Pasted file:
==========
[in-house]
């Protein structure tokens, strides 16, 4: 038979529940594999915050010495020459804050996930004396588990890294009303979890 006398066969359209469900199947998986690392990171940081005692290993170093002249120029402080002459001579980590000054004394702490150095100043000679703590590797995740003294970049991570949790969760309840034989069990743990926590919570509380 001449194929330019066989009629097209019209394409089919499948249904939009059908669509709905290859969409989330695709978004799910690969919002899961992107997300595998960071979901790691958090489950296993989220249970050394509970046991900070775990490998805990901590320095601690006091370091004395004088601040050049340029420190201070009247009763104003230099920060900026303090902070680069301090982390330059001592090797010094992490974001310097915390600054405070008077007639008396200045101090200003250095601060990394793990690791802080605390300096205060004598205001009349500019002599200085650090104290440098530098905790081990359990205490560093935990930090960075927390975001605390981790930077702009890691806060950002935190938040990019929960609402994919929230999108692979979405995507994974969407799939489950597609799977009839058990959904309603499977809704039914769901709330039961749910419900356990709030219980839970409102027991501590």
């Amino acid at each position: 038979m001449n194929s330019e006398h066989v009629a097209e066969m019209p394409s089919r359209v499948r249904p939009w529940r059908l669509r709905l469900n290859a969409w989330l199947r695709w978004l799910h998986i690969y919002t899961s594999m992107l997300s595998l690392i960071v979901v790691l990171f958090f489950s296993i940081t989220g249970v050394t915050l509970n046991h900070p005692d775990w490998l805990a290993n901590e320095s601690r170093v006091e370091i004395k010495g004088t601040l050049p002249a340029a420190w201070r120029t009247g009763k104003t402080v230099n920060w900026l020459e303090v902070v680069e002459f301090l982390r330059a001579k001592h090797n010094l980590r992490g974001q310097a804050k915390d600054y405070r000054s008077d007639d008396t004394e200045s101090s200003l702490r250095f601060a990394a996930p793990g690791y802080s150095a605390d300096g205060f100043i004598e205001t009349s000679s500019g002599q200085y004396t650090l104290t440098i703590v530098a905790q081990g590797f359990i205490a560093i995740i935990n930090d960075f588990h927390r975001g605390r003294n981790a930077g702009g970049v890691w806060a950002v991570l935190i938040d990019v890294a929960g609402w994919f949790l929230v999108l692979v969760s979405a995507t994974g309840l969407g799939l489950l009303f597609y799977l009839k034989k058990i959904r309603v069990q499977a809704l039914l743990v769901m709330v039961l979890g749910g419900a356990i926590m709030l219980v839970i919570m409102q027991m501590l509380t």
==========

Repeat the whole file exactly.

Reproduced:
[in-house]
């Protein structure tokens, strides 16, 4: 038979529940594999915050010495020459804050996930004396588990890294009303979890 006398066969359209469900199947998986690392990171940081005692290993170093002249120029402080002459001579980590000054004394702490150095100043000679703590590797995740003294970049991570949790969760309840034989069990743990926590919570509380 001449194929330019066989009629097209019209394409089919499948249904939009059908669509709905290859969409989330695709978004799910690969919002899961992107997300595998960071979901790691958090489950296993989220249970050394509970046991900070775990490998805990901590320095601690006091370091004395004088601040050049340029420190201070009247009763104003230099920060900026303090902070680069301090982390330059001592090797010094992490974001310097915390600054405070008077007639008396200045101090200003250095601060990394793990690791802080605390300096205060004598205001009349500019002599200085650090104290440098530098905790081990359990205490560093935990930090960075927390975001605390981790930077702009890691806060950002935190938040990019929960609402994919929230999108692979979405995507994974969407799939489950597609799977009839058990959904309603499977809704039914769901709330039961749910419900356990709030219980839970409102027991501590």
């Amino acid at each position: 038979m001449n194929s330019e006398h066989v009629a097209e066969m019209p394409s089919r359209v499948r249904p939009w529940r059908l669509r709905l469900n290859a969409w989330l199947r695709w978004l799910h998986i690969y919002t899961s594999m992107l997300s595998l690392i960071v979901v790691l990171f958090f489950s296993i940081t989220g249970v050394t915050l509970n046991h900070p005692d775990w490998l805990a290993n901590e320095s601690r170093v006091e370091i004395k010495g004088t601040l050049p002249a340029a420190w201070r120029t009247g009763k104003t402080v230099n920060w900026l020459e303090v902070v680069e002459f301090l982390r330059a001579k001592h090797n010094l980590r992490g974001q310097a804050k915390d600054y405070r000054s008077d007639d008396t004394e200045s101090s200003l702490r250095f601060a990394a996930p793990g690791y802080s150095a605390d300096g205060f100043i004598e205001t009349s000679s500019g002599q200085y004396t650090l104290t440098i703590v530098a905790q081990g590797f359990i205490a560093i995740i935990n930090d960075f588990h927390r975001g605390r003294n981790a930077g702009g970049v890691w806060a950002v991570l935190i938040d990019v890294a929960g609402w994919f949790l929230v999108l692979v969760s979405a995507t994974g309840l969407g799939l489950l009303f597609y799977l009839k034989k058990i959904r309603v069990q499977a809704l039914l743990v769901m709330v039961l979890g749910g419900a356990i926590m709030l219980v839970i919570m409102q027991m501590l509380t």